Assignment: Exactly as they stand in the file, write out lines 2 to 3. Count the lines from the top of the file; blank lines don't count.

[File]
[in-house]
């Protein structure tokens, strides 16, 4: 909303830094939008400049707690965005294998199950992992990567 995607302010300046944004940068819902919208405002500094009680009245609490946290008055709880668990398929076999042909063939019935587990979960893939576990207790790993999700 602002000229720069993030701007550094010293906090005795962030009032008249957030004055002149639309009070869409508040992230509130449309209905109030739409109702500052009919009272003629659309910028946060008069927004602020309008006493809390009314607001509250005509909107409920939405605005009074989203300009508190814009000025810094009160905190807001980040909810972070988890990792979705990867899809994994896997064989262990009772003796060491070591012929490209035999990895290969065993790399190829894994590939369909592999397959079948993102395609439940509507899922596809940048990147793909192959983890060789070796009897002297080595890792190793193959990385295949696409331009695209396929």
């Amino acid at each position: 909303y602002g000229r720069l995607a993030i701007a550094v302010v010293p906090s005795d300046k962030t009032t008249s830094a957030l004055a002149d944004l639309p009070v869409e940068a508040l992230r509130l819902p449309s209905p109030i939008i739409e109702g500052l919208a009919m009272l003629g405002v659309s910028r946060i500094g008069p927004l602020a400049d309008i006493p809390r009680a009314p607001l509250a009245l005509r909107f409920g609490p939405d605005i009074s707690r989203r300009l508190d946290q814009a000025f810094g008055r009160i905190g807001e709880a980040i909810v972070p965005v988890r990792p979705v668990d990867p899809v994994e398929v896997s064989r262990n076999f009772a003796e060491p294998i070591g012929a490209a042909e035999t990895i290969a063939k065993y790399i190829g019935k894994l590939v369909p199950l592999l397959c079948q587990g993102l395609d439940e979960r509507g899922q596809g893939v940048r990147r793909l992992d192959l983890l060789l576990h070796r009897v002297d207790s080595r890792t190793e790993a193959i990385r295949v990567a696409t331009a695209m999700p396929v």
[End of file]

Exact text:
């Protein structure tokens, strides 16, 4: 909303830094939008400049707690965005294998199950992992990567 995607302010300046944004940068819902919208405002500094009680009245609490946290008055709880668990398929076999042909063939019935587990979960893939576990207790790993999700 602002000229720069993030701007550094010293906090005795962030009032008249957030004055002149639309009070869409508040992230509130449309209905109030739409109702500052009919009272003629659309910028946060008069927004602020309008006493809390009314607001509250005509909107409920939405605005009074989203300009508190814009000025810094009160905190807001980040909810972070988890990792979705990867899809994994896997064989262990009772003796060491070591012929490209035999990895290969065993790399190829894994590939369909592999397959079948993102395609439940509507899922596809940048990147793909192959983890060789070796009897002297080595890792190793193959990385295949696409331009695209396929």
């Amino acid at each position: 909303y602002g000229r720069l995607a993030i701007a550094v302010v010293p906090s005795d300046k962030t009032t008249s830094a957030l004055a002149d944004l639309p009070v869409e940068a508040l992230r509130l819902p449309s209905p109030i939008i739409e109702g500052l919208a009919m009272l003629g405002v659309s910028r946060i500094g008069p927004l602020a400049d309008i006493p809390r009680a009314p607001l509250a009245l005509r909107f409920g609490p939405d605005i009074s707690r989203r300009l508190d946290q814009a000025f810094g008055r009160i905190g807001e709880a980040i909810v972070p965005v988890r990792p979705v668990d990867p899809v994994e398929v896997s064989r262990n076999f009772a003796e060491p294998i070591g012929a490209a042909e035999t990895i290969a063939k065993y790399i190829g019935k894994l590939v369909p199950l592999l397959c079948q587990g993102l395609d439940e979960r509507g899922q596809g893939v940048r990147r793909l992992d192959l983890l060789l576990h070796r009897v002297d207790s080595r890792t190793e790993a193959i990385r295949v990567a696409t331009a695209m999700p396929v």